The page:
I came home from work one day to find him off his bed, lying on the concrete floor in his own waste. He barely picked his head up to look at me as I scooped his feeble body off of the floor and gently placed him into the tub. As I washed and rinsed his old frail body, I knew he was tired. He had enough. Ironically I had just had a conversation with a friend the day before. She had to let her dog go and wondered if she had done the right thing.
“I’m not sure that letting Wallace go was the right thing to do,” Ellen sobbed. “He had no quality of life, his dignity was gone. Is that how you would have wanted to live?” I reassured Ellen that she had made the best decision she could for her beloved Wallace.
As I washed Scout off in the tub my own words spoken just the day before played through my mind over and over. “I would not want to live this way.”
The next morning I took Scout to our veterinarian, assured him I would be okay, and that it was all right to rest easy. I held him as he slipped away into his deep and peaceful sleep, all the while whispering in his ear what a good boy he was, how much I loved him, and that I would be fine. Once I knew he was gone I lay with him on the floor for a long time and sobbed completely inconsolable.
Over My Husband’s “Dead Body”!
By Katherine Dattoma
It was time. That little itch had grown into something bigger and more persistent. The guilty pleasure I had secretly been indulging in, of sneaking peeks at internet photos of beautiful Border Collies in need of homes, was morphing into a serious search. It was time to add another dog to our household, albeit once again over my husband’s “dead body”!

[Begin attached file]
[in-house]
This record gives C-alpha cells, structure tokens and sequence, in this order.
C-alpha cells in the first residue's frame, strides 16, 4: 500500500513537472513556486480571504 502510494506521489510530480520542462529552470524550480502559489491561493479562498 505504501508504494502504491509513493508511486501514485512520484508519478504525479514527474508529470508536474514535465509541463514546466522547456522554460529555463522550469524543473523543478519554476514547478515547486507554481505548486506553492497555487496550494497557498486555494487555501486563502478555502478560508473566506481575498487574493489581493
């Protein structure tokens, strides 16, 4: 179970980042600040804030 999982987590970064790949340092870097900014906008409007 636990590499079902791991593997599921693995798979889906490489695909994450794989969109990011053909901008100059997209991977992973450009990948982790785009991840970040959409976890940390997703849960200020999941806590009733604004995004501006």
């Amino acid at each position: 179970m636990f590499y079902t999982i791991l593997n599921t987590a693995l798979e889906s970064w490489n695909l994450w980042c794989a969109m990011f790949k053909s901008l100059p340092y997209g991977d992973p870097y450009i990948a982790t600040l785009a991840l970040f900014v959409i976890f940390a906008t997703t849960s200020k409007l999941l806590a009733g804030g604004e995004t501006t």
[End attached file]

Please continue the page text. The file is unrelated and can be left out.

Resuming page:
Oreo, my first rescued Border Collie was enjoying a full agility competition schedule, but I began to discern subtle signs of trouble before he had even reached the age of six. My eye, uneducated in correct canine conformation, but knowledgeable in evaluating the equine, could see that Oreo’s hind end structure was somewhat, well, odd. All the other wonderful Border Collie quirks and attributes possessed in abundance by Oreo had compensated up to this point, and enabled us to enjoy some small successes undreamed of since my first bumbling attempts at agility. However, I knew my dog’s normal, if somewhat funny way of traveling, and something was off. At that time, the cause of his intermittent, subtle hitch in stride remained undiagnosed, though many opinions and treatments were offered. Sadly, I had to admit that Oreo’s agility career would most likely be cut short.
To the uninitiated it may have seemed like an obsession, but to an ever growing dog sport fraternity, agility is a healthy, wonderful passion. My addiction needed to be fed. I needed another agility dog. Because Oreo had also instilled in me a passion for the Border Collie breed, and our whole family, daughter included, had been formed through adoption, there was never any question as to where I would be looking. References were solicited, home photos taken, and adoption applications sent.